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Demonstrators protesting the fatal police shooting of Alan Blueford are demanding entrance to Oakland City Hall, after they were locked out Tuesday.

OAKLAND -- The City Council faced more protests over an officer-involved shooting Tuesday -- the same day Oakland's police monitor released a report criticizing the department's handling of such incidents and warned that some officers could face sanctions.

In a 10-page report, police monitor Robert Warshaw wrote that in several cases where the use of deadly force by officers was not clearly justified, police investigators exhibited "the most deficiencies and the least inquisitiveness."

The report, ordered in May by U.S. District Court Judge Thelton Henderson, reviewed department investigations into the past nine officer-involved shootings.

The victims names were not included. It's unknown if it included the investigation into the death of Alan Blueford, an 18-year-old shot to death in May by police Officer Miguel Masso.

Blueford's family and supporters staged a boisterous protest at last month's City Council meeting, forcing the council to adjourn the meeting shortly after it started.

To prevent another early adjournment, the city closed access to balcony seating for Tuesday's meeting. About 100 Blueford supporters marched to the council chambers shortly after 5 p.m., but were blocked from entering.

"It's a community meeting and they closed out the community," said Blueford's mother, Jeralynn Blueford, shortly before the meeting began.

As Blueford family members addressed the council, dozens of protesters chanted outside the chambers, and ground floor seats in the chamber remained unfilled. Several Blueford supporters inside the chambers shouted at council members as the meeting got underway and chanted "Let them in."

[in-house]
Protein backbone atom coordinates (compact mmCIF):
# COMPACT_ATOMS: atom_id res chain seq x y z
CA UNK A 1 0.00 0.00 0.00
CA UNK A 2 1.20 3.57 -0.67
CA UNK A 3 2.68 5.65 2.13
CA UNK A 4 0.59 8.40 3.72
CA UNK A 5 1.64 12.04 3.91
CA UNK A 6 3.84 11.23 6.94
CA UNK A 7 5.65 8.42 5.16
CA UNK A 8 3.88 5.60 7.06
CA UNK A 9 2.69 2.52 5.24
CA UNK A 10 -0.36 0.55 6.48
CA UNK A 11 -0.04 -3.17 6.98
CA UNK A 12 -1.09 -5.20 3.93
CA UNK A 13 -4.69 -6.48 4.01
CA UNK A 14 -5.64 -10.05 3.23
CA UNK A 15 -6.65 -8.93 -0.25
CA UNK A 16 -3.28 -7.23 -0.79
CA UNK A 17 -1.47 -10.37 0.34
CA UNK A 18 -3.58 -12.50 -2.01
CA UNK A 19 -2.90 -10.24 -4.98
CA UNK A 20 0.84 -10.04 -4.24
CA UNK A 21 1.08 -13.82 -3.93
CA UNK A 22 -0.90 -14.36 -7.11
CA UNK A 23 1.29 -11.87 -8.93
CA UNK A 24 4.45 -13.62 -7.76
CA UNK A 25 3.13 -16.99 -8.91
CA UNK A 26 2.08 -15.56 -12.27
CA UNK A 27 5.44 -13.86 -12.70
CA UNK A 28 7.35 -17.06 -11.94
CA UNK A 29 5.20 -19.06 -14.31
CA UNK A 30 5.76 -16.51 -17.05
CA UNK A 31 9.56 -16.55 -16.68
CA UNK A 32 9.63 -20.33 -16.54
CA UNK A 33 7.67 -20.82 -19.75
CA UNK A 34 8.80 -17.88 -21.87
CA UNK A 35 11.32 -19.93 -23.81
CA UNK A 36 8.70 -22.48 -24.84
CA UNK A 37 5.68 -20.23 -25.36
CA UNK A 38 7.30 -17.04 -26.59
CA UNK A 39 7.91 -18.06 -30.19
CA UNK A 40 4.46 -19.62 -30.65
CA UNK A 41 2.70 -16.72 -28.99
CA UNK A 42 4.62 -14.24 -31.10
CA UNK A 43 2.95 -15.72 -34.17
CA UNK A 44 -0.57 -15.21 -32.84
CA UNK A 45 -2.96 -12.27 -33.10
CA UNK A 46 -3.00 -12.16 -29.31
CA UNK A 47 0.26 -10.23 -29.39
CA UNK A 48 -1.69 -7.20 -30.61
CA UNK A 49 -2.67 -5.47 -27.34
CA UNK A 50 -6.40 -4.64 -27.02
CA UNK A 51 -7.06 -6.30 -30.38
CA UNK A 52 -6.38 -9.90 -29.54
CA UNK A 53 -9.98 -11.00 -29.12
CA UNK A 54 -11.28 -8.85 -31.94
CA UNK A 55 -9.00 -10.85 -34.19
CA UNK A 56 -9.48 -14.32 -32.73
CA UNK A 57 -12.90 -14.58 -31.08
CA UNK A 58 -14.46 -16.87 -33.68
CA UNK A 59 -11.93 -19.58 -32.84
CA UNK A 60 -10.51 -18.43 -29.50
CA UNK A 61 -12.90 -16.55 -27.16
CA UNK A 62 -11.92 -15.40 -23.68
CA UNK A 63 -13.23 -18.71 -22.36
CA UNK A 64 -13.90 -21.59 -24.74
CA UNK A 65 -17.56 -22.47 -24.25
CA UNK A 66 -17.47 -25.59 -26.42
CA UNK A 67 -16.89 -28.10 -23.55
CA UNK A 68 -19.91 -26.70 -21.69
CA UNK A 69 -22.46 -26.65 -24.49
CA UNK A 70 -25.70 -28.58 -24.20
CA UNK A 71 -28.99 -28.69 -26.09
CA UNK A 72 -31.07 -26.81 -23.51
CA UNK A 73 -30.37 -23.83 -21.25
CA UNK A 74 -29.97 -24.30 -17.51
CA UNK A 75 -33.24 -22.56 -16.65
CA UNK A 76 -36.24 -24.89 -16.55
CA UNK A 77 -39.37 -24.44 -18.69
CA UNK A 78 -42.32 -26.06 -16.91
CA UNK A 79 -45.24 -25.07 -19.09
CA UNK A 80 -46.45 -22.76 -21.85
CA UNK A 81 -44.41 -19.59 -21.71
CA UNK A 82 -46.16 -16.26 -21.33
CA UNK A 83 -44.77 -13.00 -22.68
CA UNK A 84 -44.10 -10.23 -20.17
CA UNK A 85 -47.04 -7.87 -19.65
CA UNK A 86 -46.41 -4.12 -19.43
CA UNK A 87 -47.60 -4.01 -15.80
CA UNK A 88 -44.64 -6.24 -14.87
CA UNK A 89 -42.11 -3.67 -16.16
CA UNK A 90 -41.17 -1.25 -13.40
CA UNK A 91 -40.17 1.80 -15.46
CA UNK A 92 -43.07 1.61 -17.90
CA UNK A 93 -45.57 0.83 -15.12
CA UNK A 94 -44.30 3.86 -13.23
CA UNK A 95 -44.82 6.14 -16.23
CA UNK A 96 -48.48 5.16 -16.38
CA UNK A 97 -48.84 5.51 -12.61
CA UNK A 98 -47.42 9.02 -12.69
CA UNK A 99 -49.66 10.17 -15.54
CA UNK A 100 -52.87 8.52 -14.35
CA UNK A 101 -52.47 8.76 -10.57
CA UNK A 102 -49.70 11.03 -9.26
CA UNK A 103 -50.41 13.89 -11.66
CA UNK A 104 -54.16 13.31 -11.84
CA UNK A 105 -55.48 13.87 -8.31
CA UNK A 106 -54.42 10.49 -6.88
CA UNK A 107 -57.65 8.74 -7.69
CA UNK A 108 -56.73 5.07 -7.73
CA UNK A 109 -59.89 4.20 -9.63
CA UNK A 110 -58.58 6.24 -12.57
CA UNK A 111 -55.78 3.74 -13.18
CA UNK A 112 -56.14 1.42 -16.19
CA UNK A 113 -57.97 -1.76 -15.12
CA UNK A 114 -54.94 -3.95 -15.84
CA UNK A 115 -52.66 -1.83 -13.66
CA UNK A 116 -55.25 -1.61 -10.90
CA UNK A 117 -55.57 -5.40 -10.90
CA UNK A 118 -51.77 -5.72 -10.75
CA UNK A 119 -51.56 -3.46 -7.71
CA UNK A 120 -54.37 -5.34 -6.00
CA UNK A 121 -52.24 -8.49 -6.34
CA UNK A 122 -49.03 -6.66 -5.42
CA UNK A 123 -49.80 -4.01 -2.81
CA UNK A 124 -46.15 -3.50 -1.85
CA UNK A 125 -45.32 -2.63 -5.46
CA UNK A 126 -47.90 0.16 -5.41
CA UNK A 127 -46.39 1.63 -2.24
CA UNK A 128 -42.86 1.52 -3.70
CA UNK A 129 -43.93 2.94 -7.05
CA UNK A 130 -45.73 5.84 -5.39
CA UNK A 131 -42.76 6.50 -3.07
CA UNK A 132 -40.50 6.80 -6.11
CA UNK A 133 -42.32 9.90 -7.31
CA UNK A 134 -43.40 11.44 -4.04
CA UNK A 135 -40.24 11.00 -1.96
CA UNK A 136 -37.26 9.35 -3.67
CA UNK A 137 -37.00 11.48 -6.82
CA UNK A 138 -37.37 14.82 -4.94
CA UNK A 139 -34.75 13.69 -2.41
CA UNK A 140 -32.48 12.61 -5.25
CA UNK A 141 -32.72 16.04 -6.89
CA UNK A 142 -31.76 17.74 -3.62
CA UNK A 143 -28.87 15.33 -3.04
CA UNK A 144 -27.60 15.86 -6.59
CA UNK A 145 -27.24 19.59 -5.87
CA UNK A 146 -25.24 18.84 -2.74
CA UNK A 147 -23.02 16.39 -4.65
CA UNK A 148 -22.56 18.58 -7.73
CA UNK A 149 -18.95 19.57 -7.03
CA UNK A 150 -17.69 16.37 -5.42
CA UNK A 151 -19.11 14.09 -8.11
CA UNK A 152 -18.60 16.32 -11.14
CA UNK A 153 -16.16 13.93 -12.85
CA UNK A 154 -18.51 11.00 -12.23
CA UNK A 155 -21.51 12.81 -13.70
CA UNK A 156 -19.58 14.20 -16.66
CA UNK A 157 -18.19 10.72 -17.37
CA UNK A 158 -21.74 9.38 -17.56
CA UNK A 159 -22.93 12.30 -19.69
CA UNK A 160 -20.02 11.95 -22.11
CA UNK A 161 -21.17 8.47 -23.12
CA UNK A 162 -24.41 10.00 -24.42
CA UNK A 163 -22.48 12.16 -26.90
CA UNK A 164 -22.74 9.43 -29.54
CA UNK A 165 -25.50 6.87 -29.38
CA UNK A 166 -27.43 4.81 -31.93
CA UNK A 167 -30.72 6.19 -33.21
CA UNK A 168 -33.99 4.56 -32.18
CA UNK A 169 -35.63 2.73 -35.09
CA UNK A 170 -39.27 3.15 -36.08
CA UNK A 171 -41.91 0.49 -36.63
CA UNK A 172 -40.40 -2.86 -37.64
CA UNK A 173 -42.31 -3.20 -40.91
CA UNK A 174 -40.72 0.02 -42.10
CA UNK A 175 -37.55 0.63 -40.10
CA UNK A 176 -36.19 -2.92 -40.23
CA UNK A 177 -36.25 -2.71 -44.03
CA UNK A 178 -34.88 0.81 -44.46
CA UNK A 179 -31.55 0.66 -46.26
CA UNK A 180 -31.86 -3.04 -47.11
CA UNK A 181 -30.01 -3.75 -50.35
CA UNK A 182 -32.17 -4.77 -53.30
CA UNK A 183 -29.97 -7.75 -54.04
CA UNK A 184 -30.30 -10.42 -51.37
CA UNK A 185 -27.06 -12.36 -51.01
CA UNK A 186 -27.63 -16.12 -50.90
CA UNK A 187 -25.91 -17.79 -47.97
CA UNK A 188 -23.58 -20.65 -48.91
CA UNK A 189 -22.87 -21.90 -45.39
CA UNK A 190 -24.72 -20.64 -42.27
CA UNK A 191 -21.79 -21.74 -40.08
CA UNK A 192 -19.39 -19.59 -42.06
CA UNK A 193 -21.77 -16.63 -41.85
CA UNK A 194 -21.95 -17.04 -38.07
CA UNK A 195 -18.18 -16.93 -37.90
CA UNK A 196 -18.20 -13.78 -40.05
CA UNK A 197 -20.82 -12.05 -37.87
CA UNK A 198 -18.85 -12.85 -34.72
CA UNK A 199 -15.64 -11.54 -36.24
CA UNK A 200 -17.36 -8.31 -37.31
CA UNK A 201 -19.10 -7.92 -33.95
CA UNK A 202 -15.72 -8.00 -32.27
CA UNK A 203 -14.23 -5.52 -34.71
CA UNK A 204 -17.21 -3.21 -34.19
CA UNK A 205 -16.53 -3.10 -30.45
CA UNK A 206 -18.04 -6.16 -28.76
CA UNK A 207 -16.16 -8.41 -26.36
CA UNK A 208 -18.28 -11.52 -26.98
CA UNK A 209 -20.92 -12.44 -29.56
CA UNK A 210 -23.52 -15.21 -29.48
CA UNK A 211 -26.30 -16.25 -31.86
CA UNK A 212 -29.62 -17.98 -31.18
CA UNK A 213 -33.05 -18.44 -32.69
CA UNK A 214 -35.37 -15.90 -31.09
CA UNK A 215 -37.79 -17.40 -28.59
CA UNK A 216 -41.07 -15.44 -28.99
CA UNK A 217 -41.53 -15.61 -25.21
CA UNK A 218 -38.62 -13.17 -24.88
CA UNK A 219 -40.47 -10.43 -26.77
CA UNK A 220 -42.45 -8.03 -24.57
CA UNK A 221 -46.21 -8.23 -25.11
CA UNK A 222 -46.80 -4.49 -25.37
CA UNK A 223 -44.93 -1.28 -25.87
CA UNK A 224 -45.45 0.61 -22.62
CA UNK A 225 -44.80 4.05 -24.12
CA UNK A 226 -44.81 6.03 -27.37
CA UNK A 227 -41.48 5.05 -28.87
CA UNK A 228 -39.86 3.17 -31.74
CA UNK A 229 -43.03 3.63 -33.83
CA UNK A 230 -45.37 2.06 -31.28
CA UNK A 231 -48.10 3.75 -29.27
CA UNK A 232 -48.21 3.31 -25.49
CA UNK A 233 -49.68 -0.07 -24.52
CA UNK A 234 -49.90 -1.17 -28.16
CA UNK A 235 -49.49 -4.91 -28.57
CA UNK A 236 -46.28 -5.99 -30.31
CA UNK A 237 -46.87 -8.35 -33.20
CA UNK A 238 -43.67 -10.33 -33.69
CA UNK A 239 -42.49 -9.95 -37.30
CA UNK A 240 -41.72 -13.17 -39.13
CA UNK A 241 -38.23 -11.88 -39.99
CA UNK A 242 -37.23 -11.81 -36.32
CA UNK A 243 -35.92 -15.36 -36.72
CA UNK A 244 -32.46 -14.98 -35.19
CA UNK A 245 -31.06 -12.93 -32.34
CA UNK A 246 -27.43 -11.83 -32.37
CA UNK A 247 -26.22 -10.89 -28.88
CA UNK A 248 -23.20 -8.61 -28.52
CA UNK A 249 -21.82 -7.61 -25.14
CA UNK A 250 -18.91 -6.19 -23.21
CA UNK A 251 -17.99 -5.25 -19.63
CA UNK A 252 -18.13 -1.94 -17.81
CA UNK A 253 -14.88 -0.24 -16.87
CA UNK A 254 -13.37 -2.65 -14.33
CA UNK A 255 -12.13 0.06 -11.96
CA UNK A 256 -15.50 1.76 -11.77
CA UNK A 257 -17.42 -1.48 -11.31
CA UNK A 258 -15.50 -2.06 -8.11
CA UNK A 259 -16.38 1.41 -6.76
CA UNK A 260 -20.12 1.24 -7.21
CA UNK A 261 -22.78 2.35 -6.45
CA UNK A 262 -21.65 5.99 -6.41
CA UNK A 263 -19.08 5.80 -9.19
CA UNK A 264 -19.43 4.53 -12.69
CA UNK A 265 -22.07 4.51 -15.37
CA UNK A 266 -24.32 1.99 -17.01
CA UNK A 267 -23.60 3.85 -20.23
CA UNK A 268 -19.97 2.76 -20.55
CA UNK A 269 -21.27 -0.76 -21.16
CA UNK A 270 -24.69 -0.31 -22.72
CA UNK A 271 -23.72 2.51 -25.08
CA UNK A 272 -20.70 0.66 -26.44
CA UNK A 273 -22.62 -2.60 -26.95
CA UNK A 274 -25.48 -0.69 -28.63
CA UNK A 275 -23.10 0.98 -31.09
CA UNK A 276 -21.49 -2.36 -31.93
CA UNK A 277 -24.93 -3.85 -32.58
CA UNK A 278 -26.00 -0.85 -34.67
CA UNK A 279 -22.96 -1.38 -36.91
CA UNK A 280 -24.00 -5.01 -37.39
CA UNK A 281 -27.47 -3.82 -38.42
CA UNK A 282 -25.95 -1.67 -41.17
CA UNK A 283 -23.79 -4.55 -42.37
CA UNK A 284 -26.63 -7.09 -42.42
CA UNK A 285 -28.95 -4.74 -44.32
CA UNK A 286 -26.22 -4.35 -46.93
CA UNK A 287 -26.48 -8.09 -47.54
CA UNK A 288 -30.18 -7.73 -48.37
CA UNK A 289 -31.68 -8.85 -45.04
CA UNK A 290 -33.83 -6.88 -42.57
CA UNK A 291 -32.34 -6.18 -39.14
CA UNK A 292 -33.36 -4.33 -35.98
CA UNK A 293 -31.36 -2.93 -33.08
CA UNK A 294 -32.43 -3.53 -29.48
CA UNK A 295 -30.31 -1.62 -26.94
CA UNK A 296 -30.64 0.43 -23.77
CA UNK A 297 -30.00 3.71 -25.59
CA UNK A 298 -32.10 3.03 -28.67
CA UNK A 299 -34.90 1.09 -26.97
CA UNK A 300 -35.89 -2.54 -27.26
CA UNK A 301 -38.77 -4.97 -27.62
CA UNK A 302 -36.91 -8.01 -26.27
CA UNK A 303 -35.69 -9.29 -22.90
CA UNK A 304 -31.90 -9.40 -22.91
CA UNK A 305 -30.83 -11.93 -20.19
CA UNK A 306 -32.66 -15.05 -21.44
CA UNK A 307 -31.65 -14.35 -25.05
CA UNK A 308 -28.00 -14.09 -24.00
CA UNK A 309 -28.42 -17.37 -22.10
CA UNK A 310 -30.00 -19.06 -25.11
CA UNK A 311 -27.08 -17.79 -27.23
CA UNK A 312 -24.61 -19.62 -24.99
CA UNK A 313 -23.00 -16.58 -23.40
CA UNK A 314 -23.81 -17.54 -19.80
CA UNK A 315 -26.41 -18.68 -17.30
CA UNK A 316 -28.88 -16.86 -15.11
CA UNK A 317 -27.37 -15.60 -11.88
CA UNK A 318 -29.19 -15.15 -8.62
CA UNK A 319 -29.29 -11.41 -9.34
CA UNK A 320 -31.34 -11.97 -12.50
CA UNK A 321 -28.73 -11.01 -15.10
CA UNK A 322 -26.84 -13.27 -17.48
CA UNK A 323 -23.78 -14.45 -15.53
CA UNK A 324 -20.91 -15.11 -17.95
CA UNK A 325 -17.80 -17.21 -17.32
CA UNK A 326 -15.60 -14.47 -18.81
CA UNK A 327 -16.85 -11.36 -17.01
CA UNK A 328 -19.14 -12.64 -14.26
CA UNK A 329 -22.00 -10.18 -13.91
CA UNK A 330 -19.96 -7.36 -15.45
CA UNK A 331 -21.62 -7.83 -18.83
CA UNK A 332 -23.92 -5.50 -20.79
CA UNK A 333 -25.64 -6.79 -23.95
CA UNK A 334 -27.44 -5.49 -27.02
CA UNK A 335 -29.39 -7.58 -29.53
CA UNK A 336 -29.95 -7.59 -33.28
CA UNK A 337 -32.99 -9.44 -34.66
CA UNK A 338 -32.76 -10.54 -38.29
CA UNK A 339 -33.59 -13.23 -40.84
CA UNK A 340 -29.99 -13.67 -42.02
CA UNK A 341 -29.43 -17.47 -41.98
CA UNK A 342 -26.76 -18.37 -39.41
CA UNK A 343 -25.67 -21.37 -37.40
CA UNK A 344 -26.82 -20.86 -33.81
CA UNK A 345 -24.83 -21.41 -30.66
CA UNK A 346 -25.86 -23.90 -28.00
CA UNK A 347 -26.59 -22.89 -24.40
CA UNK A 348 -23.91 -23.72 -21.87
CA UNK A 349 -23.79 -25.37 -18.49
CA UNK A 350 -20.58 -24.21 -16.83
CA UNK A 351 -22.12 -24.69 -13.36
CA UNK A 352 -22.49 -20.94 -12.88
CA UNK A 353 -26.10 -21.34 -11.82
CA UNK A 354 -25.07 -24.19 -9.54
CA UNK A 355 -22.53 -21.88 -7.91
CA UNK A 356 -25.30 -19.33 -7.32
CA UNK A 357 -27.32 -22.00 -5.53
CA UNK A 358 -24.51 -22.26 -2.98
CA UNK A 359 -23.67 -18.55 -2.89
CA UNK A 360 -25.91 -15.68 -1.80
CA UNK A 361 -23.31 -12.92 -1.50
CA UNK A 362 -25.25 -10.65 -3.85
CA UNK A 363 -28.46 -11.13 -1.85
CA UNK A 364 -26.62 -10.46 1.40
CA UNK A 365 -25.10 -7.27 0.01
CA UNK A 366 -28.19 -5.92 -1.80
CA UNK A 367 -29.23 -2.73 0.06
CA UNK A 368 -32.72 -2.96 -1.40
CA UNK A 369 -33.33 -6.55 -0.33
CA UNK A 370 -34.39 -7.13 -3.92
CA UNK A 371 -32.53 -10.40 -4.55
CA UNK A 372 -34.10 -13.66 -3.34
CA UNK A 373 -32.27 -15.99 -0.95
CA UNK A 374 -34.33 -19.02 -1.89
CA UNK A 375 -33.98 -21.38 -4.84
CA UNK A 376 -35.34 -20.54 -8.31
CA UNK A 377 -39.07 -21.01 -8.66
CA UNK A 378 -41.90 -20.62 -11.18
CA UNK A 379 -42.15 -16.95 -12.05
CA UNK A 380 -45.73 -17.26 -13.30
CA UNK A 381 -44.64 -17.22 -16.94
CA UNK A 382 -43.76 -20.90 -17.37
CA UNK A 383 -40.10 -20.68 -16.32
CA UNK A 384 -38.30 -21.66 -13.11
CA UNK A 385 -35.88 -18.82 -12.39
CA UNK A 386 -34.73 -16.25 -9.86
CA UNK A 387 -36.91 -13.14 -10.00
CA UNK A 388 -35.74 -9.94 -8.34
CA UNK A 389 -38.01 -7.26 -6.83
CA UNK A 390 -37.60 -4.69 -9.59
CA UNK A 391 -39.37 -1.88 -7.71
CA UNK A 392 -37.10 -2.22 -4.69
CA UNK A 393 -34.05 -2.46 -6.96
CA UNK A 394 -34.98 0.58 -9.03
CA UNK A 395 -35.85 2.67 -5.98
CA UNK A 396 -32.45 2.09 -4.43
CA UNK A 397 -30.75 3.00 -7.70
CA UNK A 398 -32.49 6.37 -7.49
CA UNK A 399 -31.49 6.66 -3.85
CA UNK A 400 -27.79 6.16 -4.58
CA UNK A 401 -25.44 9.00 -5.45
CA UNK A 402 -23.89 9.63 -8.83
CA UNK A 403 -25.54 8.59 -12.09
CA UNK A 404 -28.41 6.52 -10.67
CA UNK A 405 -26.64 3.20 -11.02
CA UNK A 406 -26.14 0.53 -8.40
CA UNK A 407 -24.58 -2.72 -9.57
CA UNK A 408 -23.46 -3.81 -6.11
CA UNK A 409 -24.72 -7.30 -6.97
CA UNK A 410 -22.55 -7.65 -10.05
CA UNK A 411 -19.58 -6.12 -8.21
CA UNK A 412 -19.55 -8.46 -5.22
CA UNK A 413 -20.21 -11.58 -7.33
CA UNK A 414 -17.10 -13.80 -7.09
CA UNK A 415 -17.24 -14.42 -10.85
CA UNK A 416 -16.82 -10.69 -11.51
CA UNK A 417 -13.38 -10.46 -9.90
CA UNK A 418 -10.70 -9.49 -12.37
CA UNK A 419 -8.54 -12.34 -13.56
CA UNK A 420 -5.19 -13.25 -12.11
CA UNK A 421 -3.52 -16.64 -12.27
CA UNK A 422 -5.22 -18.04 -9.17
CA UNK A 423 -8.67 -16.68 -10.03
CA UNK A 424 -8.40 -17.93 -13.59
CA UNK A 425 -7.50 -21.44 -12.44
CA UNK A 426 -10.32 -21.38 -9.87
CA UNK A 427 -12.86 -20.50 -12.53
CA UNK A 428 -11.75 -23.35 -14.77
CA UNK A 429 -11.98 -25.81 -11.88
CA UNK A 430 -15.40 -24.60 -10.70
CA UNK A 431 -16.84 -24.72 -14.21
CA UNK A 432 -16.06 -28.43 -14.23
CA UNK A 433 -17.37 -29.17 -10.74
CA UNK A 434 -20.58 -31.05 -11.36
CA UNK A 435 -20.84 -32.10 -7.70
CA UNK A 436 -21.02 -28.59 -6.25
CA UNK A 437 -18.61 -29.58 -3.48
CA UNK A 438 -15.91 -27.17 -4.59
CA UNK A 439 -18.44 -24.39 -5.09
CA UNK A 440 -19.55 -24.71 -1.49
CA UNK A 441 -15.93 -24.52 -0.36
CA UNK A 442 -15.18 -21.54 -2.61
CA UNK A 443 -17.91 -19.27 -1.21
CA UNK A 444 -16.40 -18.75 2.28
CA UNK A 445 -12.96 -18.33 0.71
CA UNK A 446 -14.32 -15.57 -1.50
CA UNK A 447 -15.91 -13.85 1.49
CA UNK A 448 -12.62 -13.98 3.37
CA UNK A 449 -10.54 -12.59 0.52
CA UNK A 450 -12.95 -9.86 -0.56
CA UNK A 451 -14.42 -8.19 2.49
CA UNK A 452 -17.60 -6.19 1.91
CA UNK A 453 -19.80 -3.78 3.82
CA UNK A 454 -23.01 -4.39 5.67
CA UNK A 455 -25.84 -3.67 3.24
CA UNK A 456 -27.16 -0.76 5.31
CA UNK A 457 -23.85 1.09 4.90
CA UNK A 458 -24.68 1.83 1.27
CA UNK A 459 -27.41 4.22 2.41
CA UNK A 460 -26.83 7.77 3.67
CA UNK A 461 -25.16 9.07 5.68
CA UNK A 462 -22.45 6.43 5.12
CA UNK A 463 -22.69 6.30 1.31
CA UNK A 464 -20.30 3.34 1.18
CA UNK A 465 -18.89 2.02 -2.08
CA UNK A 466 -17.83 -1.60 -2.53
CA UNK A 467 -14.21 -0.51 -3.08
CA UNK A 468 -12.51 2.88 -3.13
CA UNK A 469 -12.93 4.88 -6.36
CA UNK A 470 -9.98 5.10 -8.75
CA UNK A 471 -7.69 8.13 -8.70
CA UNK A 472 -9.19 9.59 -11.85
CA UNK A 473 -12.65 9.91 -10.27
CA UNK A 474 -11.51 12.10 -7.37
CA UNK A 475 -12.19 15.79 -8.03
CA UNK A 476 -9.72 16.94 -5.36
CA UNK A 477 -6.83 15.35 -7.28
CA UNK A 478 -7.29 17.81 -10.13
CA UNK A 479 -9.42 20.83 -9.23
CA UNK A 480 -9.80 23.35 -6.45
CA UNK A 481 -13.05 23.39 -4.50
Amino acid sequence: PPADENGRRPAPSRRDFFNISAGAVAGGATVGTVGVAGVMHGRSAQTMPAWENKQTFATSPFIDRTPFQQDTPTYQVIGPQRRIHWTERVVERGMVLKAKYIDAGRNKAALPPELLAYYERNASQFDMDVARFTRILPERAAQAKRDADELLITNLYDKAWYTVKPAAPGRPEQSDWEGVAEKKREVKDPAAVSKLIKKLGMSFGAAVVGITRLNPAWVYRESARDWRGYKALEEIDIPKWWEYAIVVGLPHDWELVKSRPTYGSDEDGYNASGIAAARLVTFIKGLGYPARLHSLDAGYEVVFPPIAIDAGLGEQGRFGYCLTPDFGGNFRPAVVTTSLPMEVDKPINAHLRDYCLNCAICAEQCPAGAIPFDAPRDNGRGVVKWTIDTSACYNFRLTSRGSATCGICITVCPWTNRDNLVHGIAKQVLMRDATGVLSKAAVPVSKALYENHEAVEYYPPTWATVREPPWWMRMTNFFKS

The crowd quieted down about 6:40 p.m. when Council President Larry Reid walked over to the family and handed them a redacted copy of the police report, which the family had asked for at the last meeting. Ten minutes later, Blueford's family members and supporters left the chambers, saying that they would return to future council meetings.

Blueford's father, Adam Blueford, was not satisfied with the report because too much of the information was blacked out.

The documents, which touch on the investigation into the shooting, the providing of medical care, summary witness statements and lab results, will be posted to the police department's website, Chief Howard Jordan said in a prepared statement. The District Attorney's office is still investigating the incident.

Blueford was shot three times by Masso shortly after midnight May 6 at 92nd and Birch Street. Police have said that Blueford had pointed a gun at Masso.

Law enforcement sources said that Blueford's fingerprints were found on the magazine of the weapon, which was one of eight taken in a November 2011 burglary in Mountain House.

Blueford's family, who is suing the city over the shooting, has said that police have lied about the incident. They had demanded a copy of the police report.

The decision to close the balconies, which comprise nearly half of the seats in the council chambers, was taken after a closed-door council meeting earlier on Tuesday.

City spokeswoman Karen Boyd said city leaders were concerned that the bright lights above the seats posed a security concern, making it hard to look into the sections.

Warshaw's report comes just two days before attorneys are scheduled to file a motion seeking to place Oakland's police department under federal control for failing to fully implement court-sanctioned reforms stemming from the 2003 settlement of the Riders misconduct case.

Warshaw found several failings in police investigations. He wrote that investigators appeared to favor fellow officers.

"This can range from failing to ask difficult questions and probe inconsistencies ... to providing actual justification for an officer's action."

Warshaw also found instances where he felt the officer didn't face an imminent threat at the time of the shooting and that investigators cleared officers based "on scenarios that may be possible, but if looked at objectively, do not appear likely."

Judge Henderson had left open the door for potential sanctions against individual officers. Warshaw wrote that he intended to discuss with Henderson "our concerns regarding the actions of individual officers who were involved in (officer involved shootings) as well as the behaviors of those who have investigated or reviewed certain cases that have been of great concern to us."